Interview: Wendy Burt-Thomas

querybook-copyMy guest today is freelance writer and editor Wendy Burt-Thomas. I didn’t know Wendy until she contacted me about her blog tour for her book The Writers Digest Guide To Query Letters
(reviewed in my last post). I’ve learned she is a very talented and entertaining writer, and I know you’ll enjoy her visit here.

Lillie: Welcome to A Writer’s Words, An Editor’s Eye, Wendy. What led you to write a book on query letters?

Wendy: I’d been teaching “Breaking Into Freelance Writing” for about eight years. In the workshop, I covered a lot of what is in this book: writing query letters to get articles in magazines, to land an agent, or to get a book deal with a publisher. Since I’m a full-time freelance magazine writer and editor with two previous books, this was incredibly fun to write because it didn’t require tons of research. I was lucky enough to receive lots of great sample query letters from writers and authors that I use as “good” examples in the book. I wrote all the “bad” examples myself because I didn’t dare ask for contributions that I knew I’d be ripping apart!

Lillie: Can you tell us a little more about the book?

Wendy: In addition to the ins and outs of what makes a good query, the book covers things like why (or why not) to get an agent, where to find one and how to choose one; writing a synopsis or proposal; selling different rights to your work; other forms of correspondence; and what editors and agents look for in new writers.

Lillie: I enjoyed the book because of your entertaining writing style and humor. I didn’t expect that. How did that come about?

Wendy: It was really important to me that the book not be a dry, boring reference book, but rather an entertaining read (while still being chock full of information). I was thrilled that Writer’s Digest let me keep all the humor.

Lillie: What is the most important thing you want readers to take away from The Writer’s Digest Guide to Query Letters?

Wendy: I want them to understand that while writing a good query letter is important, it doesn’t have to be overwhelming. You can break it down into parts, learn from any first-round rejections, and read other good queries to help understand what works. I also want them to remember that writing is fun. Sometimes new writers get so caught up in the procedures that they lose their original voice in a query. Don’t bury your style under formalities and to-the-letter formatting.

Lillie: Your book is broken down into several kinds of query letters. Tell us a little about when and to whom a writer needs to send a query letter.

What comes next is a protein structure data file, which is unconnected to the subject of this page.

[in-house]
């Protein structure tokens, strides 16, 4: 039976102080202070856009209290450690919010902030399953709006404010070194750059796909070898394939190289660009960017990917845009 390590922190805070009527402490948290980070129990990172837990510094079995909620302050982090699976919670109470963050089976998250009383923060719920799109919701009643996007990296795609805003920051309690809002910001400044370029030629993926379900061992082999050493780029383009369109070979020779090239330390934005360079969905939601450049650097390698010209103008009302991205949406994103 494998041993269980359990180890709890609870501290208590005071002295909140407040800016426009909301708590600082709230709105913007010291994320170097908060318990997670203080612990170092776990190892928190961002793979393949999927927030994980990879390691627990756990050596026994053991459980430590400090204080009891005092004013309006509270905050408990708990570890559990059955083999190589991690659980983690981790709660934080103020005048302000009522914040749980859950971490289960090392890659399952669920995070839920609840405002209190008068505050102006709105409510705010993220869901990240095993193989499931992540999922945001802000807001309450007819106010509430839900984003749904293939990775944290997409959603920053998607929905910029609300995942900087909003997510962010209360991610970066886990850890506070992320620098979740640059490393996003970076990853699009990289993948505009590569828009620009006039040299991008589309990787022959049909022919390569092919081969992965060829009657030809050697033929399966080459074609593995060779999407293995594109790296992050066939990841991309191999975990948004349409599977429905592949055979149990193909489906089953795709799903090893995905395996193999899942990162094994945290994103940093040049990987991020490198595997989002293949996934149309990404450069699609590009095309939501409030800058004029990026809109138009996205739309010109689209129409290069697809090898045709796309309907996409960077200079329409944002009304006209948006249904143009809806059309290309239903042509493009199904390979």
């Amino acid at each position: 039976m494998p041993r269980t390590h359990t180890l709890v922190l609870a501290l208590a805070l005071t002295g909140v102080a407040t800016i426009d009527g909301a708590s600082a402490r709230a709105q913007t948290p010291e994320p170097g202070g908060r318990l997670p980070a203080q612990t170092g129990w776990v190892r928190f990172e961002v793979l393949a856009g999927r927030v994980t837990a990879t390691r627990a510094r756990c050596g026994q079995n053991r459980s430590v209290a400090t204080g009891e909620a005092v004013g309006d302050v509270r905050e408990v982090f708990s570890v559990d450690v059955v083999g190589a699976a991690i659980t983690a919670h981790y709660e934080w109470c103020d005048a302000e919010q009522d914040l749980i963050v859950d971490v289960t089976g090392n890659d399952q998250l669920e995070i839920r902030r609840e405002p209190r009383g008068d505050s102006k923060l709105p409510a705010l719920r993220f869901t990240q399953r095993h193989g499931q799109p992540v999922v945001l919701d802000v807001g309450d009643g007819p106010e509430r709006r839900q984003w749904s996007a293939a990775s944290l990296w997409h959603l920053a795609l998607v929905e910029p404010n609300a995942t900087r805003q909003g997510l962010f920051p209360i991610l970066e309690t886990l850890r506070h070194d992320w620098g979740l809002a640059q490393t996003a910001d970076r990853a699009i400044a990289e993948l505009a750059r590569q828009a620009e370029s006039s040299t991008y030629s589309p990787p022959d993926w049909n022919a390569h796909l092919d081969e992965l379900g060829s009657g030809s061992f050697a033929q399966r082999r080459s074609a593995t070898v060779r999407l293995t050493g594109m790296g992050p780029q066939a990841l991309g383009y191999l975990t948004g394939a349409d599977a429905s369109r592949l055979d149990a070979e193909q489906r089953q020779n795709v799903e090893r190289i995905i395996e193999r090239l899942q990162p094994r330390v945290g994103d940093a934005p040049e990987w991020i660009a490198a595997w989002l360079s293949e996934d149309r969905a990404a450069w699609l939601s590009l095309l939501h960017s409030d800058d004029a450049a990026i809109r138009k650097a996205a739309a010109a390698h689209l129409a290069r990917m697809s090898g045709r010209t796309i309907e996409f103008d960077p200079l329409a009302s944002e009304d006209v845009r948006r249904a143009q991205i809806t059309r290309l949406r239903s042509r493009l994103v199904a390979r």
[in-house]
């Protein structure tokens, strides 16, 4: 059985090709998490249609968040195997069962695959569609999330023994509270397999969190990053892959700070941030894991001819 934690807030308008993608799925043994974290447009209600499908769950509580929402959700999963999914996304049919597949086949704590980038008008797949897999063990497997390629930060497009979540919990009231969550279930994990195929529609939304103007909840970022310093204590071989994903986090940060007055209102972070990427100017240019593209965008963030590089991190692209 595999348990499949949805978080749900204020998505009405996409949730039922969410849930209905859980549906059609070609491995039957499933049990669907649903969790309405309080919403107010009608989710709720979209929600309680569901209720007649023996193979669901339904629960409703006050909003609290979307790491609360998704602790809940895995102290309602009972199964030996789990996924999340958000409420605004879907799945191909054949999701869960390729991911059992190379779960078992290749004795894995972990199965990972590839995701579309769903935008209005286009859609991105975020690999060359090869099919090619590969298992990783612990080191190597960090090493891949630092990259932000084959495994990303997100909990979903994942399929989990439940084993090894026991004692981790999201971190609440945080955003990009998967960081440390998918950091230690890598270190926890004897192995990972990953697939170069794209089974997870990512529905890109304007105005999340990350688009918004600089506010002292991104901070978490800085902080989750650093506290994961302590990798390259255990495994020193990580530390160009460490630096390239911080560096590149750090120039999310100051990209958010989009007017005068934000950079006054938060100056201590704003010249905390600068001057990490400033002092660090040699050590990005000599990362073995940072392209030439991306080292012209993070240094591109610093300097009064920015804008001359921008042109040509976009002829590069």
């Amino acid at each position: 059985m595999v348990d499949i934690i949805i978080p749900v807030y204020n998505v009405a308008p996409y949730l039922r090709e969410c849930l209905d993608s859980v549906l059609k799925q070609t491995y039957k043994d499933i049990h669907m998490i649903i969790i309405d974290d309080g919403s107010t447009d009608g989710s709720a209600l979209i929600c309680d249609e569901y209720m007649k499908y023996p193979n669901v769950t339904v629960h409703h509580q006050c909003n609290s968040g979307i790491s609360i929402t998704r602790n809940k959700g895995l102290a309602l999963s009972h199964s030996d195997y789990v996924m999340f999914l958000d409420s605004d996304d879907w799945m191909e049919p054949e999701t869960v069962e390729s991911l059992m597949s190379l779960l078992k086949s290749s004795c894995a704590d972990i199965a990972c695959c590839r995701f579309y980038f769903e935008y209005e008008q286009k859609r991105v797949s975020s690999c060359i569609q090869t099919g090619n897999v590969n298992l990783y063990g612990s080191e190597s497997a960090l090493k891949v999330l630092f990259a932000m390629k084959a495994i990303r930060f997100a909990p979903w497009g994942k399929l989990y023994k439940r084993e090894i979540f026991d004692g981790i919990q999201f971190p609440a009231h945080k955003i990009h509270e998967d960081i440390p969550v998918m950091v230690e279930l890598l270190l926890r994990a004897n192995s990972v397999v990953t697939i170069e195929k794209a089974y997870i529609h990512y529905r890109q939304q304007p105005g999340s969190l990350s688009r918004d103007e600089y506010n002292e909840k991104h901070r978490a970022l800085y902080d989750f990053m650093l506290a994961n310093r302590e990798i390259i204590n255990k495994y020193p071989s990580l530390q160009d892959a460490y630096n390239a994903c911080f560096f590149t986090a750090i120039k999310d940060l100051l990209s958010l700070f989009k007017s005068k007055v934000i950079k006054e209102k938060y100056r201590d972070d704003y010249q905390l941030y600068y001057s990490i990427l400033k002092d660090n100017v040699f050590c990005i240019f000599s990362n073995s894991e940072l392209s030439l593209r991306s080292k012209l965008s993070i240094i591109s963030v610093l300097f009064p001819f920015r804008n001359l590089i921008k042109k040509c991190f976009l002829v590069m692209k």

Wendy: The short answer is regarding when to send queries is, whenever the guidelines say to. Smaller publications may not have writers’ guidelines, or may allow you to just send the completed manuscript. As a general rule, the larger the circulation, the more likely they’ll want a query letter. There are exceptions for special sections. For example, Family Circle might not require queries for things like reader tips, short personal essays, funny kids’ stories, etc. If the guidelines don’t specify to whom you should send your query, send it to someone farther down the food chain, like an assistant editor. The top editor on the masthead probably never looks at query letters because they’re too busy managing the entire publication.

With books, you’ll also be following the agency’s or publishing house’s guidelines. Some will say “send query” or “query with synopsis,” while others will say “send first 30 pages” or “send proposal.” Choose the agent or acquisitions editor that represents your genre. Don’t assume that your query will be forwarded to the correct person.

Lillie: Why are query letters so important?:

Wendy: Breaking into the publishing world is hard enough right now. Unless you have a serious “in” of some kind, you really need a great query letter to impress an agent or acquisitions editor. Essentially, your query letter is your first impression. If they like your idea (and voice and writing style and background), they’ll either request a proposal, sample chapters, or the entire manuscript. If they don’t like your query letter, you’ve got to pitch it to another agency/publisher. Unlike a manuscript, which can be edited or reworked if an editor thinks it has promise, you only get one shot with your query. Make it count!